Toray, the Japanese carbon manufacturer that just invested $1 billion, is a major supplier for the aerospace industry and will construct its newest facility in 2014. They will, of course, be part of the supply chain for Boeing, which itself invested $1 billion last year, creating 2,000 new jobs.
Baggett says, “We’re very excited in our region about the potential of aerospace business and manufacturing.” The Charleston area is home to aerospace powerhouse Boeing, automotive supply chain experts Robert Bosch, and Showa Denko Carbon Inc., a Japanese company that manufactures graphite electrodes for heavy industrial use.
In the northwestern region of the state, Blackwell is proud of two major expansions in the automotive sector. U.S. Engine Valve, with a $30 million expansion, will create 125 new jobs. Borgwarner TorqTransfer Systems has a $24 million expansion planned for what is already their largest manufacturing facility.
Upstate South Carolina is also home to a BASF chemical refinery and plastics manufacturers Sealed Air. As Blackwell puts it, “Our bread and butter is manufacturing. In our nine-county laborshed, it’s our largest sector.”
Talent and Education
South Carolina’s workforce education program is readySC, a division of the state’s technical college system. The division works with employers to determine skills and positions needed in new or expanding facilities, screens prospective employees to find the best matches, develops curriculum based on the employer’s needs, and trains new employees. All of that is at little or no cost to the employer.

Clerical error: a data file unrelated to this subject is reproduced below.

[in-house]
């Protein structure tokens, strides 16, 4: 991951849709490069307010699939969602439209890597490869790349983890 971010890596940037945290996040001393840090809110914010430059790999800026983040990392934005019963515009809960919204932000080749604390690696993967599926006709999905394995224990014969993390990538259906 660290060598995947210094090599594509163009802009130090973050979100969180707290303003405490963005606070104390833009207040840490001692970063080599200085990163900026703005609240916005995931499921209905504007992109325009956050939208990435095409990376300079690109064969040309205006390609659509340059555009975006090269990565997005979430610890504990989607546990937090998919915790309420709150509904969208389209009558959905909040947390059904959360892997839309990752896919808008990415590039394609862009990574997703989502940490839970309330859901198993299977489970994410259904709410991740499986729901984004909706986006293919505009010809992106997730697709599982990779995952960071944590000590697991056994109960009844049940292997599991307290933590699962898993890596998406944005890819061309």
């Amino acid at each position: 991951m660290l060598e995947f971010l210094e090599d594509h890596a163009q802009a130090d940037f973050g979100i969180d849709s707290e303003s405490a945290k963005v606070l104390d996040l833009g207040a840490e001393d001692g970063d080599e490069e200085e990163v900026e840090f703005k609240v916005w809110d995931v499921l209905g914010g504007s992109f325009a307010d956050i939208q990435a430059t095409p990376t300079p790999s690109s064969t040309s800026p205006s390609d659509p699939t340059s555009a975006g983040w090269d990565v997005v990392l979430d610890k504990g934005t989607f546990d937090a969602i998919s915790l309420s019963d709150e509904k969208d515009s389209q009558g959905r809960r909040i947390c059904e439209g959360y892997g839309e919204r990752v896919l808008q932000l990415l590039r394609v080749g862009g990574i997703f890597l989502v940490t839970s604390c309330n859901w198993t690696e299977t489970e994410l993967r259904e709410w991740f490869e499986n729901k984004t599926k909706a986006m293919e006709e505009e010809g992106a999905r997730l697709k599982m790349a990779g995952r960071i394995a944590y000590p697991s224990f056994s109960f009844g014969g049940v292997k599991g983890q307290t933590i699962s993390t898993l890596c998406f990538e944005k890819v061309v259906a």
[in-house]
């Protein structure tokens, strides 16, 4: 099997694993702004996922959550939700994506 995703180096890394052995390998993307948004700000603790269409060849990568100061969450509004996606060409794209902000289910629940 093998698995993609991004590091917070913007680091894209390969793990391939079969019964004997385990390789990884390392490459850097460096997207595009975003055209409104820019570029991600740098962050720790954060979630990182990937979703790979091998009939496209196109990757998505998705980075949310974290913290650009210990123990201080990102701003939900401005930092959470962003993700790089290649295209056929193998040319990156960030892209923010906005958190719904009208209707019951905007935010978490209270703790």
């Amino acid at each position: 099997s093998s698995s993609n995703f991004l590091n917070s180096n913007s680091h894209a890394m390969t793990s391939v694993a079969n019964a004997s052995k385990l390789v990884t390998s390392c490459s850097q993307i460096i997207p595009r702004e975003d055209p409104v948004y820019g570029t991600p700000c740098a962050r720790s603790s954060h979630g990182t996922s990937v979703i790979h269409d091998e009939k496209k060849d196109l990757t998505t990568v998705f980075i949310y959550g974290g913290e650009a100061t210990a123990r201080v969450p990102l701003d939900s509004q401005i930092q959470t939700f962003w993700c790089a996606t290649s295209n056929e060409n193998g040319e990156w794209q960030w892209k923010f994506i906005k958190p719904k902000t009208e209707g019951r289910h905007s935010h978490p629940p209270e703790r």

Hitt explains that readySC representatives are at the table with the Department of Commerce and prospective employers “when we’re closing deals of any size.”
Each screening and training program is individualized to the company, even the three tire manufacturers readySC has trained, Hitt says. He adds, “Each one of them tells me theirs is the best in the industry based on what we put together for them.” According to Hitt, readySC has trained some 5,000 tire employees for Michelin, Bridgestone and Continental combined.
Baggett was particularly proud of what readySC had done in the Charleston area, screening and training new employees for large companies like Boeing, Robert Bosch and COMACT USA. The training is worked in around the new employees’ schedules too, Baggett says, offering after-hours courses. “Our tech colleges are trained toward career readiness,” Baggett says.
Blackwell was proud of even more than readySC, saying “all our education partners are responsive to our needs — we’re working to produce an emerging workforce that meets our needs.”
South Carolina has a lot of engineering talent, he says, and now Clemson University offers a new automotive engineering program that has attracted many students and many employers. The employers are, Blackwell says, “coming down and sucking students out of it.”